Feathers on a dinosaur as small as a sparrow?

Feathers on a dinosaur as small as a sparrow – WHATS IN THIS BLOG:
• How were the dinosaur feathers discovered?
• Also, how old was the dinosaur?
• How did feathers come about?

A PIECE OF AMBER ABOUT THE SIZE OF A DRIED APRICOT was purchased by a Chinese scientist called Xing Lida in a Myanmar market. An inclusion in the amber looked like part of a plant, but was actually the tail of a theropod dinosaur, covered with feathers. The tail of the creature contained at least nine vertebrae, so it definitely was not a bird.

NOTE: the references in this article come from an article in a website called “evolutionistrue”. I do NOT support evolution without the hand of God guiding it (i.e. I believe in intelligent design).

Well, okay, but what’s a theropod? Theropods are a diverse collection of bipedal dinosaurs (i.e. walk on two legs). They include the largest terrestrial carnivores, such as T-rex. Recent studies have conclusively shown that birds are actually the descendants of small non-flying theropods.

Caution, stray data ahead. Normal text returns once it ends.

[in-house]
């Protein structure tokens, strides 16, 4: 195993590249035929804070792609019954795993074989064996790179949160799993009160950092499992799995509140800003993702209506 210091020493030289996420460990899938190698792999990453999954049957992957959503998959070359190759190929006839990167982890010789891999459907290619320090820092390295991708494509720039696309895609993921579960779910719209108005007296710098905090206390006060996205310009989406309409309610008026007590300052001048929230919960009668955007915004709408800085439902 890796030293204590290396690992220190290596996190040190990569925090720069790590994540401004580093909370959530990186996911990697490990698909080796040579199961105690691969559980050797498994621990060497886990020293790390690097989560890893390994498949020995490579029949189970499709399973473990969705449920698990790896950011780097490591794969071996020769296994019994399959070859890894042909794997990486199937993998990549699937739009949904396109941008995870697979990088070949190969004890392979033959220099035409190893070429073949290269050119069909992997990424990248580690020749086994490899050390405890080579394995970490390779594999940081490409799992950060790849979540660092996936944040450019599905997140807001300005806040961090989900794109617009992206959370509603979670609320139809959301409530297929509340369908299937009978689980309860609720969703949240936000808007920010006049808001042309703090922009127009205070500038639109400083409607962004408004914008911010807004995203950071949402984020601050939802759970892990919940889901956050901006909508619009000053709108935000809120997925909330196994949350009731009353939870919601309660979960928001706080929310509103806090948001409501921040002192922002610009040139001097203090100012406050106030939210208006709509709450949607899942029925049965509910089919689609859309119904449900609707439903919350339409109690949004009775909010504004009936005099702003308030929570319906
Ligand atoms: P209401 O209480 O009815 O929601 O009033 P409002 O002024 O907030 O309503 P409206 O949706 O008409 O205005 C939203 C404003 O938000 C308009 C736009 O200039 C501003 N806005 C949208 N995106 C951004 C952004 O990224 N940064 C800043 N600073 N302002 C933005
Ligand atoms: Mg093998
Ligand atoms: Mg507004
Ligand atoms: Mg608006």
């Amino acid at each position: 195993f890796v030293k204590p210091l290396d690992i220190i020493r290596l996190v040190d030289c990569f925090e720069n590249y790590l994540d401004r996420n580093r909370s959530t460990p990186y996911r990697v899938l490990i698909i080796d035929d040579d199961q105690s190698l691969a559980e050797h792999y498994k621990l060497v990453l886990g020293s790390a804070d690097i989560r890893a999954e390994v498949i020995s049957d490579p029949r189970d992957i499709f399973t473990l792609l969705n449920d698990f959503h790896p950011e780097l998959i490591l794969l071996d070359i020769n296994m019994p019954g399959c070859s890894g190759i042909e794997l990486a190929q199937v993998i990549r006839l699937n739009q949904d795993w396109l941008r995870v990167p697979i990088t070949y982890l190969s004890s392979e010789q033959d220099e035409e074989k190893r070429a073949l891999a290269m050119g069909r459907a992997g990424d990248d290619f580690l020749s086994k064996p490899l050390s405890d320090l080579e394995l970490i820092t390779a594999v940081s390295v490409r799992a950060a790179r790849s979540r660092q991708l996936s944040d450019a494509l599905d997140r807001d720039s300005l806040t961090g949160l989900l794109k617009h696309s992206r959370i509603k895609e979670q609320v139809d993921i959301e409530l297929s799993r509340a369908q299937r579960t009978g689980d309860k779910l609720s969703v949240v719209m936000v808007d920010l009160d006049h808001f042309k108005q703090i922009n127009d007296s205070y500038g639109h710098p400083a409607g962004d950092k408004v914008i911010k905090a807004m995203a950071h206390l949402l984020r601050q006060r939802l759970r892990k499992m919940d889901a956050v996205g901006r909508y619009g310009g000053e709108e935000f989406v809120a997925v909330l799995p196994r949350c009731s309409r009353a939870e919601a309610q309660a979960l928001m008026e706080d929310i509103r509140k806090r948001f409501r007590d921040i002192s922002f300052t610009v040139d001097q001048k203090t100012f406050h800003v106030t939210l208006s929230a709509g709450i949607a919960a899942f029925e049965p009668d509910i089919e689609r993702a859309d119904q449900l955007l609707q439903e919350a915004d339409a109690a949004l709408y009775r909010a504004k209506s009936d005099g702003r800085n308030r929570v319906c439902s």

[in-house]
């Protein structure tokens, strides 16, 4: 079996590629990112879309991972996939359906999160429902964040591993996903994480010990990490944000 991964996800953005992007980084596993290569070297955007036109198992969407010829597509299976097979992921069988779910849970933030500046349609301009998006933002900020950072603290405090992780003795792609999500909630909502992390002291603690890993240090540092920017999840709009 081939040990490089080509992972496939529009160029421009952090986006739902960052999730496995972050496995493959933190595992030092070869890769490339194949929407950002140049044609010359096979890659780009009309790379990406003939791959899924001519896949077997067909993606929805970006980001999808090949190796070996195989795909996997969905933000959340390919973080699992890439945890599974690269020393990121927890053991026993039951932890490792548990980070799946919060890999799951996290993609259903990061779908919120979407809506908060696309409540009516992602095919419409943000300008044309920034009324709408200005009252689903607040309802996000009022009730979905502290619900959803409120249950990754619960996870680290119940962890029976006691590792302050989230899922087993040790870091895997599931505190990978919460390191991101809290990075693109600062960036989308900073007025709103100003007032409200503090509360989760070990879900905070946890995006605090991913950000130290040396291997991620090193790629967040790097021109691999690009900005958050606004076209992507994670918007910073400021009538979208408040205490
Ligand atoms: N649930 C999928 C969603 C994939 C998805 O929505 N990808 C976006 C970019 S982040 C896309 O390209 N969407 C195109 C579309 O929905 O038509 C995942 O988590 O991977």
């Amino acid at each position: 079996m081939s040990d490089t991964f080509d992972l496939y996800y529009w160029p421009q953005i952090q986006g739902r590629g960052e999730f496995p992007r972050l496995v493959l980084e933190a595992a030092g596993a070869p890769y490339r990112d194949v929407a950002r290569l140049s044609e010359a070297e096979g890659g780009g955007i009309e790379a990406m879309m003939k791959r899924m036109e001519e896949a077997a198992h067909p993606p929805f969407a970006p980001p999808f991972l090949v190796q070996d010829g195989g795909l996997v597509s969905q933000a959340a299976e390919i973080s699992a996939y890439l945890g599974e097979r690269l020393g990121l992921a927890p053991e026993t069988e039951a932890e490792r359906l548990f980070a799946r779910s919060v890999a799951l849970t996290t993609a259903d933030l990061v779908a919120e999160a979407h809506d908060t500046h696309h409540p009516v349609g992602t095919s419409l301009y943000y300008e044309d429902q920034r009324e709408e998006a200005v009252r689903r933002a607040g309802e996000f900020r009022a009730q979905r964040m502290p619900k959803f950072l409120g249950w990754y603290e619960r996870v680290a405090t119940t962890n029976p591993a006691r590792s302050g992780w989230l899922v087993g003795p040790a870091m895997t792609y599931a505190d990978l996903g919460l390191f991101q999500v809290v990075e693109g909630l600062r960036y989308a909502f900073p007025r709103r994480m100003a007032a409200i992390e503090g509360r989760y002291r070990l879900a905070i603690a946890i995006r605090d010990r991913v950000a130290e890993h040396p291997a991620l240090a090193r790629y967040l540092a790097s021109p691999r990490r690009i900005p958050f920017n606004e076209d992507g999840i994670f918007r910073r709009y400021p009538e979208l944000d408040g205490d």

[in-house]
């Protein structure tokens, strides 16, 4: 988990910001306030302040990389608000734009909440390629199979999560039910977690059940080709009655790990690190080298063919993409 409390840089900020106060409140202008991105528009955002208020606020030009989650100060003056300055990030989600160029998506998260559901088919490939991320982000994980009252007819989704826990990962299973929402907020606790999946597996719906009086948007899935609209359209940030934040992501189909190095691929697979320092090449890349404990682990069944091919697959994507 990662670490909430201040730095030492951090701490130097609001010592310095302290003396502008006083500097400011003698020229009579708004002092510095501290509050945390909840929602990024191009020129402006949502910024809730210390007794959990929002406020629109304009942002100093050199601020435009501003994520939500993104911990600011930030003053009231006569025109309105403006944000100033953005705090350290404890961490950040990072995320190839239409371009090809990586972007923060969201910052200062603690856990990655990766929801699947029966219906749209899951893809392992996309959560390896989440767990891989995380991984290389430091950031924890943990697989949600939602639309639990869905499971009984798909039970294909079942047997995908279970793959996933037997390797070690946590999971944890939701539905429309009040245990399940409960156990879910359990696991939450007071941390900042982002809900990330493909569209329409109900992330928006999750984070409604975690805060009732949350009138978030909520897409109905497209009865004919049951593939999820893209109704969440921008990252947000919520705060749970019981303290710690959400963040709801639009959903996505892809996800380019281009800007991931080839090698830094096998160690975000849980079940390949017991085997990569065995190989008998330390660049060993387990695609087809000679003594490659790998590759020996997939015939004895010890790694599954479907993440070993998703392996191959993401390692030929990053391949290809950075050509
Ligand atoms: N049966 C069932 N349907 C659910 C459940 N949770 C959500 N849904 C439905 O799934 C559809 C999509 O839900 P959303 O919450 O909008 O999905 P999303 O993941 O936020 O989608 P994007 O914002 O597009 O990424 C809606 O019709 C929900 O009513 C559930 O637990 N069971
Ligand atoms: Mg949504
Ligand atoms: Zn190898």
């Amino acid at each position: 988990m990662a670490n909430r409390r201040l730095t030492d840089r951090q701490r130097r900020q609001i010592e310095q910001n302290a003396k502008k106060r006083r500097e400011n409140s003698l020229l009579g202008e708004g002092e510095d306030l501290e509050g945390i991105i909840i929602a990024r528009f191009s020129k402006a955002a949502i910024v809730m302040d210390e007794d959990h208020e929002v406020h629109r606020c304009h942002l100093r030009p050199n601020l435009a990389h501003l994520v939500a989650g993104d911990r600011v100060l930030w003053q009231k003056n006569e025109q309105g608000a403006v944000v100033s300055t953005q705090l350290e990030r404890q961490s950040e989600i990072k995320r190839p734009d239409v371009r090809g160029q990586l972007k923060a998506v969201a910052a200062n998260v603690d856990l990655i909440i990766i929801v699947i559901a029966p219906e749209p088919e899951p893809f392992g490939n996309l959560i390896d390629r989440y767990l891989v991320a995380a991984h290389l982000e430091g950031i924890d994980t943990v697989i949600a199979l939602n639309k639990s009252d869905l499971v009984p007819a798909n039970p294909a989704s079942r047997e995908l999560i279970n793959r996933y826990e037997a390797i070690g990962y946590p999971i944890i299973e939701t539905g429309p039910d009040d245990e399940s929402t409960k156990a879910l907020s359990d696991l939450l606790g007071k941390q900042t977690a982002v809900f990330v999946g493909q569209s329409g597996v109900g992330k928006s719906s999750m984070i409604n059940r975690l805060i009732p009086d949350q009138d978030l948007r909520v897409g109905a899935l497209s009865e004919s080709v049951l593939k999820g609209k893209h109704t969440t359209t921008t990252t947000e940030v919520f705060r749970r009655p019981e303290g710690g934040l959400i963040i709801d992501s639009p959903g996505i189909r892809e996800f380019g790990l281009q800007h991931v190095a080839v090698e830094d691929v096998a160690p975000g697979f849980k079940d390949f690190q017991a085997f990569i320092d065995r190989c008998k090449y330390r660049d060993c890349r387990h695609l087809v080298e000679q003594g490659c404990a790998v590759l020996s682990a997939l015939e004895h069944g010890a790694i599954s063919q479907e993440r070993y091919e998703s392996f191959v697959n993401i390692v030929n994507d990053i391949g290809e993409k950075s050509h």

The tail specimen in amber, with clearly-defined feathers. (Click to enlarge or to source then back-arrow to return to this article).

THE SPECIMEN TURNED OUT TO BE FROM THE MID-CRETACEOUS ERA, ABOUT 99 MILLION YEARS OLD. Wait…….how old is that? One answer is that it was when the north-south Cretaceous seaway split the north American continent in two, and over time forests of trees were deposited and formed into peat and then coal. And some of these coalbeds exist in the San Juan basin not far from Albuquerque. I spent a large portion of my working life studying these coalbeds and extracting natural gas called coalbed methane. If you ever come to Albuquerque, visit the Natural History Museum which has spectacular displays of the Cretaceous era with its forests and its dinos, and even the extinction of the dinos by a huge asteroid impact 65 million years ago.

THE FEATHERS IN THE AMBER THEROPOD WERE NOT USED FOR FLYING. Maybe for temperature regulation, or just ornamentation. However the bony amber tail belonged to a coelurosaur, a group of feathered dinosaurs from which birds are descended. Based on the tail size, the animal was very small: apparently it could fit in the palm of your hand, and was about the size of a sparrow. Can you imagine a dinosaur with a bony tail that small?

Some color can be discerned in the amber tail feathers suggesting the dinosaur was white and chestnut brown, also like a sparrow.

A and B are pics of the amber dino feathers. C is an evolution interpretation, starting from the left (primitive) and proceeding to the right. In the ellipse is a pic of the dino feather, and shows where the discover says it fits in the middle of the evolutionary scheme. (Click to enlarge or to source, then scroll down, then back-arrow to return to this article).